On Saturday, I was one in a million. We marched on the streets to demand our politicians put it to the people and end the Brexit crisis. The last week in Westminster was almost unbearable. The bunker mentality of politicians worsened and the gridlock persisted. Our prime minister’s dangerous attempt to pit MPs against the people in her national address failed dramatically. All the while our country, crippled by uncertainty, watched a government refuse to face up to reality with horror.
The timing of the Put It To The People march on Saturday could hardly have been better. May claimed in her address that she is “on our side”; she believes we want her deal passed and Brexit over. But she is not on my side, and she is not on the side of the 1 million who marched on Saturday. There’s never been a more critical time for her to understand what the real will of the people is. Had she opened her curtains yesterday, she’d have seen it.
The faces of hundreds of thousands – old and young, from every corner of the country and from all political parties and from none – stood in sharp contrast to the crumbling halls of Westminster behind us where we’ve watched this humiliating drama unfold. Week after week, month after month, our country has been reduced to watching the Commons with a feeling of frustration and futility.
Not on Saturday. The British people were given the chance to voice their frustration on the streets and they took it. We asked our politicians to listen to the concerns of the nation and, with the week ahead showing every sign of being one for the history books, they would do well to listen.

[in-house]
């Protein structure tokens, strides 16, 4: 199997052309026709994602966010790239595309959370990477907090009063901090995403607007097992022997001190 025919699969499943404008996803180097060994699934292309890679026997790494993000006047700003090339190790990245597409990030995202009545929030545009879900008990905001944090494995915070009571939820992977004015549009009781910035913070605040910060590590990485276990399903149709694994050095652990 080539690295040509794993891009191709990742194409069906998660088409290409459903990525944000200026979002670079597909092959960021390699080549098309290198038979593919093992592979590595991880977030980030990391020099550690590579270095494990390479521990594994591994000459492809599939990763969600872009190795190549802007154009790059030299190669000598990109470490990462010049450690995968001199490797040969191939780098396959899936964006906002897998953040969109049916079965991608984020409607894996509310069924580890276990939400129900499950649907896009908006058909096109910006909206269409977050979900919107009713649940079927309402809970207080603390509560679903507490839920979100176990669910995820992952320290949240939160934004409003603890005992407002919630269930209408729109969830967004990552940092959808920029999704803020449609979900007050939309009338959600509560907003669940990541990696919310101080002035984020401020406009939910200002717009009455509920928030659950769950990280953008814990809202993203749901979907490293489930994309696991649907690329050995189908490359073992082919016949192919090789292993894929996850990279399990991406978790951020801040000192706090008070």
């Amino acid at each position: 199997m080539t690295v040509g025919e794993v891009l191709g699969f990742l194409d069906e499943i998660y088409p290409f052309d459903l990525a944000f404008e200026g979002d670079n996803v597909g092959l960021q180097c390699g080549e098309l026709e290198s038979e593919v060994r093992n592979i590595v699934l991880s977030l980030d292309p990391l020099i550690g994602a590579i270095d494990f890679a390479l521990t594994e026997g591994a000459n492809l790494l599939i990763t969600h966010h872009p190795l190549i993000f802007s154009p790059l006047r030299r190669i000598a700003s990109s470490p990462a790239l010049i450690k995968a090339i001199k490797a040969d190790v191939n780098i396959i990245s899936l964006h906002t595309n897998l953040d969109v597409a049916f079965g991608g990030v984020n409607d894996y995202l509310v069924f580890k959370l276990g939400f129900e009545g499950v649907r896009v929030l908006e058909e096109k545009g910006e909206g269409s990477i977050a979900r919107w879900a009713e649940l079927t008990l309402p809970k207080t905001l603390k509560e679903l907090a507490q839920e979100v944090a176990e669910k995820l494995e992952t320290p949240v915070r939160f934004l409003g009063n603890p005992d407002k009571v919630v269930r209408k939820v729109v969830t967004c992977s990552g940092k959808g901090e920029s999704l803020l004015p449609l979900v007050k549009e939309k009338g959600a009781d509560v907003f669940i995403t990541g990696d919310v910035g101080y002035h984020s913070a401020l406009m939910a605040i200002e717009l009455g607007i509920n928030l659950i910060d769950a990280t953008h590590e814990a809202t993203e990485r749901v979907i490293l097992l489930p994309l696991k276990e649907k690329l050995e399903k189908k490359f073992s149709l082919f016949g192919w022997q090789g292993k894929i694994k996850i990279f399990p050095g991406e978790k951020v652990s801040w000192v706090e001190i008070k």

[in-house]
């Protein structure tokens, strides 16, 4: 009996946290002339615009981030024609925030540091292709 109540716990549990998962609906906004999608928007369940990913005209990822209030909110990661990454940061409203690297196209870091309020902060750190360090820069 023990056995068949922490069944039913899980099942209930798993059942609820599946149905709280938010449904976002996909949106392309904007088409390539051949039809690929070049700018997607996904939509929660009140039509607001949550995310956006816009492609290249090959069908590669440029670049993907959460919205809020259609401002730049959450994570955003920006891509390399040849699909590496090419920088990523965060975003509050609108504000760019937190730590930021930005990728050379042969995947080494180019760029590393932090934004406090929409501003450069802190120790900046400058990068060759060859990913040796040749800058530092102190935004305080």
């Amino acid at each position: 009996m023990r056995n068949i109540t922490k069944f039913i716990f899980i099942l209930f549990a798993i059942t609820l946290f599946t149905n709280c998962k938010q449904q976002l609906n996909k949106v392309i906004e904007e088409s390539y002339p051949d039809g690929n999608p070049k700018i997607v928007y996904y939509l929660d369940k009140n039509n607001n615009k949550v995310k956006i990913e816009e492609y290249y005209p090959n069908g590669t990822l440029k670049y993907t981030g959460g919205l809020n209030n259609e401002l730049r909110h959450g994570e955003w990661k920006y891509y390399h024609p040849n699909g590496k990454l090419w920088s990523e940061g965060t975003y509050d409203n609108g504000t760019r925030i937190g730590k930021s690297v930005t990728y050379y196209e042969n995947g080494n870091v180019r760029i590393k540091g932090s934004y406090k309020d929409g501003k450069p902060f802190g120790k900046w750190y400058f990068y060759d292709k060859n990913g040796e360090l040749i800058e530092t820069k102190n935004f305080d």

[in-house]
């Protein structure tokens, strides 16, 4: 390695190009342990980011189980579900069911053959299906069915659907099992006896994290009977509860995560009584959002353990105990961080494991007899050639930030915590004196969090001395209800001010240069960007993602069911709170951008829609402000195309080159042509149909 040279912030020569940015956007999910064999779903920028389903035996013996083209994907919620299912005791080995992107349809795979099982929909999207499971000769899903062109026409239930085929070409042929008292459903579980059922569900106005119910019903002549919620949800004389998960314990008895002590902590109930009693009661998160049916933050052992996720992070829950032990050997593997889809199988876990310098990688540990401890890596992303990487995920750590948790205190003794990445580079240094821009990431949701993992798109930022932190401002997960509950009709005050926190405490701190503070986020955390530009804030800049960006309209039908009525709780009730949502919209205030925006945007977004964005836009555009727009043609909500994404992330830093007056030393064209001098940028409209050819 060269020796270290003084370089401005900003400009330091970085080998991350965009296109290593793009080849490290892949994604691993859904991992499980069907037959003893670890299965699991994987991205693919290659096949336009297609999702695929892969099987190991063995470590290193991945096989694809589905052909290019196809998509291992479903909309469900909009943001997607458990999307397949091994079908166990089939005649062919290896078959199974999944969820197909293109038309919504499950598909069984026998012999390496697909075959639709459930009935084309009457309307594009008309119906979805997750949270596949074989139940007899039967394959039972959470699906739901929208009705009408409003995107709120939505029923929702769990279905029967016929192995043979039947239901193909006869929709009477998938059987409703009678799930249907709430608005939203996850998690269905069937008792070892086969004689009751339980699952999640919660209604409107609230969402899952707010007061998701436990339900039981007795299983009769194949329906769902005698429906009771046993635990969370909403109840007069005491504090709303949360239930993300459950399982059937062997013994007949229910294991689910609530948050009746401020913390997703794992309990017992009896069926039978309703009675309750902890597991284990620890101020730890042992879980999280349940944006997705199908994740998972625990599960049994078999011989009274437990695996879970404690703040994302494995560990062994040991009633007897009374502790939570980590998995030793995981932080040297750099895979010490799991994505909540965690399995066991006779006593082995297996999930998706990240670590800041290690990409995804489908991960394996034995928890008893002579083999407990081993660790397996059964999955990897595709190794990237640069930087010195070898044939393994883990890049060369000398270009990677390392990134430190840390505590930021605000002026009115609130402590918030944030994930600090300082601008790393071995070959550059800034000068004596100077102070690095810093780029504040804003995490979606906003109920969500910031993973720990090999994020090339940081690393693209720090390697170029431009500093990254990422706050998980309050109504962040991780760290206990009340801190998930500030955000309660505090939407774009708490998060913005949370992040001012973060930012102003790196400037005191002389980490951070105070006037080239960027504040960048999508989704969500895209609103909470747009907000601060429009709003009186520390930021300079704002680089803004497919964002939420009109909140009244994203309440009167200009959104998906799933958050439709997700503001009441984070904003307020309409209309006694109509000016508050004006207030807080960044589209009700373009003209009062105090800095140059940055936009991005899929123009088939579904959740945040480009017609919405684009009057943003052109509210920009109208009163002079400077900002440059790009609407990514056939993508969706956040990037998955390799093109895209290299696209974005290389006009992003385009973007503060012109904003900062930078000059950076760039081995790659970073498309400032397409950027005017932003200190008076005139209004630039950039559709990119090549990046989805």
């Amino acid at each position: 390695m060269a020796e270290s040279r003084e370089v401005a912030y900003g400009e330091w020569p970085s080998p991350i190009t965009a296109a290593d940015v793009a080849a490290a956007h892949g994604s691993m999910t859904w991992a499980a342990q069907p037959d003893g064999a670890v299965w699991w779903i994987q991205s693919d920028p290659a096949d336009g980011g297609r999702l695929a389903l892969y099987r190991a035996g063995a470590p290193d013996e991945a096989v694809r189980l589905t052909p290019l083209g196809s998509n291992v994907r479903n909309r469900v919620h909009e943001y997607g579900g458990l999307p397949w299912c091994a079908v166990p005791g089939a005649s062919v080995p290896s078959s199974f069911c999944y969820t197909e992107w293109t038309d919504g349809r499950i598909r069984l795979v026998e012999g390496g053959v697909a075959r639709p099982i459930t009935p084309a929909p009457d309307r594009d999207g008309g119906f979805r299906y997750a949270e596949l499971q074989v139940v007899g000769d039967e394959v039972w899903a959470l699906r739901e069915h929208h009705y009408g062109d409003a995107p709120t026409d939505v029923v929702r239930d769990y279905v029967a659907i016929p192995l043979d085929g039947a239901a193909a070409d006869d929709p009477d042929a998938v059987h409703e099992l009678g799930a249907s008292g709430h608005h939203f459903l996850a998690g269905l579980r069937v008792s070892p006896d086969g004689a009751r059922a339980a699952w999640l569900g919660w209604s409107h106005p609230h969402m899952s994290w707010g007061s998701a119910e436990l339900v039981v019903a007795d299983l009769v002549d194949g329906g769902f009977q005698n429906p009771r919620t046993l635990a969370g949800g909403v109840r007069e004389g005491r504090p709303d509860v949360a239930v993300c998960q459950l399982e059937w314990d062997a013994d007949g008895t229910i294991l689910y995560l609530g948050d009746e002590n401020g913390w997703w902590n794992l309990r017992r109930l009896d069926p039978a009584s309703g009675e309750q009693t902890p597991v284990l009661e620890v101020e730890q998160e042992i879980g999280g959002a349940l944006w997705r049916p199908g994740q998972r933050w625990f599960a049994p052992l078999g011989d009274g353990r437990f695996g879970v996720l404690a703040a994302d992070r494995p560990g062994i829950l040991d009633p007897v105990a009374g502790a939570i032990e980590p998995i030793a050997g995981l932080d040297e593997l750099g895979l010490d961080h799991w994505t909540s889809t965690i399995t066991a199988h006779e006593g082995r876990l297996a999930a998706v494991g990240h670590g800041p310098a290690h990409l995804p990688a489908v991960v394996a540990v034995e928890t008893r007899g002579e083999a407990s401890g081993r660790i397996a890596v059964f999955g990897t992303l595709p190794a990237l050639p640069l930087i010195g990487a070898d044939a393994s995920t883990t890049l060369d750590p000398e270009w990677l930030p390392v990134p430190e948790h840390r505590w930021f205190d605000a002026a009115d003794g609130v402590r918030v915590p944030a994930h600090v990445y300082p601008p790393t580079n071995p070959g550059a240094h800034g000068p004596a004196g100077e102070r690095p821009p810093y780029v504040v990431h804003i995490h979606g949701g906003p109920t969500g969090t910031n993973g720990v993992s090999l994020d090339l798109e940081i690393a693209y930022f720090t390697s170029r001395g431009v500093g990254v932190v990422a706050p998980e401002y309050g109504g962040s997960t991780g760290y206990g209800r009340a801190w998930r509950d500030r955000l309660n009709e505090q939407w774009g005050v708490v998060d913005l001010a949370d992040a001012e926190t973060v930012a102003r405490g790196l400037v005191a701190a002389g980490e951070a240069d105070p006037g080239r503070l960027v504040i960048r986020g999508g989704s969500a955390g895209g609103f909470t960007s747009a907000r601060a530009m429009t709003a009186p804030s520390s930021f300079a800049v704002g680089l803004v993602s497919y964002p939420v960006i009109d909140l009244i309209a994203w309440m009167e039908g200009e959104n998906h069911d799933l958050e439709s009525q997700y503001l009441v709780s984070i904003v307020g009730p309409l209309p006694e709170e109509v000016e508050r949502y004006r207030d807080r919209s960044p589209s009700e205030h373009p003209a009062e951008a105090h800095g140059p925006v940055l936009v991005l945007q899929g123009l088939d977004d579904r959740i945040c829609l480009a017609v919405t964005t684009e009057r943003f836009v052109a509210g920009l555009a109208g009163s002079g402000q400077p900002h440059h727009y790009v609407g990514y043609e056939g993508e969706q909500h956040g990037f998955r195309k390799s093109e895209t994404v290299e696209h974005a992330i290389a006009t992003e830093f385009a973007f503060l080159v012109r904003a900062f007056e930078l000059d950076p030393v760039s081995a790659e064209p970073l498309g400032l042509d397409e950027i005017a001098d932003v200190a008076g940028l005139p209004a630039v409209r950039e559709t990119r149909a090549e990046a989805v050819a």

But Saturday wasn’t about anger, sadness or regret. Saturday was about showing there’s another way. And it was about finally and fully refuting the ridiculous notion that May’s Brexit is what the people voted for. The British people know we don’t have to accept a choice between a terrible deal and crashing out altogether, because we know there’s still time to hand this decision back to us.
Nobody voted to be poorer. Nobody voted for less control and absolutely nobody voted for this mess that my generation is set to inherit. So where now? The historic march should focus minds about the only sensible route forward, but it should also speak to a unmistakable appetite to change the way we do politics.
I had the incredible privilege of introducing former deputy prime minister Michael Heseltine to the stage on Saturday. With a backdrop of young campaigners from Our Future Our Choice and For Our Future’s Sake, he implored politicians to recognise the choice they still face about what world they leave to us.
I am too young to remember him in government; to me, he is a political grandee from a time when leadership was about being at the table rather than walking away from it. But each one of us who stood behind him was moved by his passionate demand for politicians to understand, include and invest the younger generation in politics.
Most weeks, our organisation heads to schools up and down the country to discuss Brexit. Without fail, the young people we meet want to engage with politics and learn how these issues will affect their futures. But with political education too often unavailable, and with politicians too frequently ignoring the voices and priorities of my generation, building up young people to be a powerful voting bloc has always been an uphill struggle.
This is changing. Brexit has galvanised my generation into action. Young people were front and centre of the march yesterday, they are leading on the global fight against climate change and they will use their voice and their vote to shape the future of politics. Politicians should take note. After all, we are their future too.
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